Feature image SDGs

HKU Contribution to Sustainable Development: Committed, Comprehensive, and Crucial

The 2030 Agenda for Sustainable Development (United Nations, 2015) provides a shared roadmap for achieving sustainable development by year 2030. Central to this agenda are the 17 Sustainable Development Goals (SDGs), which emphasize the need for global partnership to address pressing challenges and create a better world for present and future generations.

The University of Hong Kong (HKU) is committed to play our part for sustainability through research and scholarly outputs. This blog post examines the contribution of HKU to sustainable development by analysing the research impact of our scholars with SciVal data on SDGs. 

HKU Publications Contributing to Sustainable Development 

Since 2018, Elsevier has generated SDG search queries on the 16 SDGs1 to help researchers and institutions track progress toward the SDG targets. For 2023, a new set of mapping was introduced, making minor modifications to the query and machine learning algorithm of the 2022 SDG mappings2 (Elsevier). This blog post analyses the publications of HKU scholars from 2018 to 2023 based on the Elsevier 2023 SDG Mapping3 (Bedard-Vallee at al., 2023).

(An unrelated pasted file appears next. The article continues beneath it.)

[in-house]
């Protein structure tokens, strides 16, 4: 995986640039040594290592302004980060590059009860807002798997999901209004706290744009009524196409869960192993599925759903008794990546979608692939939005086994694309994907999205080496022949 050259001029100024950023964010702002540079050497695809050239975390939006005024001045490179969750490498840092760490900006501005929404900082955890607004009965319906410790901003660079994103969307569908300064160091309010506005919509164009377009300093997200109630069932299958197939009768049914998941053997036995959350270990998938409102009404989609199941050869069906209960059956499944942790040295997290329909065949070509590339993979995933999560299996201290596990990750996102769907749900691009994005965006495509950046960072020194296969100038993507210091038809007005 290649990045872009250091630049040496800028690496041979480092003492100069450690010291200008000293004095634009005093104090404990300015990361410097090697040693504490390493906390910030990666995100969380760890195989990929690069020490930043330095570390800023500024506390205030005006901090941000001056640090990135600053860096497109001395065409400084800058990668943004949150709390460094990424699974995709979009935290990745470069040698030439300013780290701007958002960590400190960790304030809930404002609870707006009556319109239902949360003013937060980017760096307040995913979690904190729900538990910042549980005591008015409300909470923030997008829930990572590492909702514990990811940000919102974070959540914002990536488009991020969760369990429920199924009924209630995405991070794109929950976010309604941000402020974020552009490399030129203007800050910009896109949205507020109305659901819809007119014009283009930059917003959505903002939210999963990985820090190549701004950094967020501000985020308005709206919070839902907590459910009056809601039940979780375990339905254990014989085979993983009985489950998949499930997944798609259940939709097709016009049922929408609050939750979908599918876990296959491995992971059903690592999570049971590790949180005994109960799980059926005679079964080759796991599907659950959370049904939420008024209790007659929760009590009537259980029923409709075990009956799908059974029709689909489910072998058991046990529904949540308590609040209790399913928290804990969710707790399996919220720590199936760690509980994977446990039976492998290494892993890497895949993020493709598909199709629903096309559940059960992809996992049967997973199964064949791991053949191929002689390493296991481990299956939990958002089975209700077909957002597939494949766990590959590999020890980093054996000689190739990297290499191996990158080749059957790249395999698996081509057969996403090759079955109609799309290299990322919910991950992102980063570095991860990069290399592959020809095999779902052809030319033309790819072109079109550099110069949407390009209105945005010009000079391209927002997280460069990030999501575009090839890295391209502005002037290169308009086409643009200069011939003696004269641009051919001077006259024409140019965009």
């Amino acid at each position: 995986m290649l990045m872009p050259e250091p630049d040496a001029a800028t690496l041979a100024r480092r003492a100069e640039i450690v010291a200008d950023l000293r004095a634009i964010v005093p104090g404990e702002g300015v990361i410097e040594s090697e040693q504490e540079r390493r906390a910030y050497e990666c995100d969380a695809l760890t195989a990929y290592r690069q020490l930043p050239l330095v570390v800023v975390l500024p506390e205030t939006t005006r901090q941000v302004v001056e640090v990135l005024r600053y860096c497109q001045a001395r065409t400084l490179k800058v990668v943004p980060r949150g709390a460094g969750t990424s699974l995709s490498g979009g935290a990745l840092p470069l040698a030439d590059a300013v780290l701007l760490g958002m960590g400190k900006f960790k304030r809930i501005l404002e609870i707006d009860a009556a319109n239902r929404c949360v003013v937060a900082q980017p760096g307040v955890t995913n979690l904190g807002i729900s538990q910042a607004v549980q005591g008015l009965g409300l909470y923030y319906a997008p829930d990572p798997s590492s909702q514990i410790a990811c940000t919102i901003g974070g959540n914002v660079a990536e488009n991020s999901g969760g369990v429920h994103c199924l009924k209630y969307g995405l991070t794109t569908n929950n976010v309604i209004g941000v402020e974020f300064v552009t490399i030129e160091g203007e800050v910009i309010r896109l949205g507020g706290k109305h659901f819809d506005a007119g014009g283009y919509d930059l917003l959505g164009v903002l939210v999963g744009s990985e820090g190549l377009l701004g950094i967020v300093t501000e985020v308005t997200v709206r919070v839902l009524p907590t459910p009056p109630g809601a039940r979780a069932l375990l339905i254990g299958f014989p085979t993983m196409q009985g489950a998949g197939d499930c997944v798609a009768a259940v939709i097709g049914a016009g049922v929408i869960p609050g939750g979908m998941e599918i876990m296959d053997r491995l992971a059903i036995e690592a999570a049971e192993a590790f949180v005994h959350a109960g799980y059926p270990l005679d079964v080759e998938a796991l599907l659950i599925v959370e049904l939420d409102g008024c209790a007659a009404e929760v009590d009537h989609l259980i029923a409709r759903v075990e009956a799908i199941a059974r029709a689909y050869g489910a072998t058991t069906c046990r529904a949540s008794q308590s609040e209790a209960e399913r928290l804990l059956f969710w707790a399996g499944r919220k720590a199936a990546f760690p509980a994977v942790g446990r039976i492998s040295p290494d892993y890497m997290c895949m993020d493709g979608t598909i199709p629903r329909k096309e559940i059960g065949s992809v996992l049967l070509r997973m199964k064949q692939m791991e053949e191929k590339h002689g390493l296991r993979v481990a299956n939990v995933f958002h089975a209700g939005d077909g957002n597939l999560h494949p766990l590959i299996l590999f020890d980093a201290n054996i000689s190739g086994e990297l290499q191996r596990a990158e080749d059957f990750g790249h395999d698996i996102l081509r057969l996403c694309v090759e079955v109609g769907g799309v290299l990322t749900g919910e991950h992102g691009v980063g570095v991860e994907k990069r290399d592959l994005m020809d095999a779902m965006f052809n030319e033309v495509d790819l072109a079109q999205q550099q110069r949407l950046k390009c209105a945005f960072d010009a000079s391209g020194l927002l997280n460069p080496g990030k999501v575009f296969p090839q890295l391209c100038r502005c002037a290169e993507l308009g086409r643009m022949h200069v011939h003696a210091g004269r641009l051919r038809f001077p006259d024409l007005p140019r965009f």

A total of 18,037 publications from HKU scholars have been identified with at least one of the SDG search queries. The number of HKU Publications from each SDG search query is illustrated in the figure below. HKU scholars contribute the most outputs to SDG 3 (Good Health and Well-being), SDG 11 (Sustainable Cities and Communities) and SDG 7 (Affordable and Clean Energy). 

Figure 1 – Number of HKU Publications by SDG 

Citation Impact of HKU Publications 

Taking into account the differences in research behaviour across disciplines, Field-Weighted Citation Impact (FWCI) measures the ratio of the citations actually received by a publication and the citations expected based on the average of the subject field4 (Elsevier). A FWCI of exactly 1 means that the output performs just as expected for the global average. 

The scholarly outputs from HKU have FWCI higher than 1 under all SDG search queries, indicating that we receive more citations than the Field-Citation Average. HKU publications on SDG 2 (Zero Hunger) get the highest FWCI, equivalent to 4 times of the citations expected based on the global average for similar publications. The citation impact on HKU Publications on each SDG is demonstrated in the figure below. It showcases the strong influence of HKU research contributions across all SDGs. 

Figure 2 – Field-Weighted Citation Impact of HKU Publications

Topic Clusters on SDGs 

A Topic Cluster represents a higher-level area of research by aggregating similar research interests though direct citation linking (Elsevier). Each new publication is allocated to one of the 1,500 Topic Clusters. These Topic Clusters can be used to get a broad understanding of the research by an institution.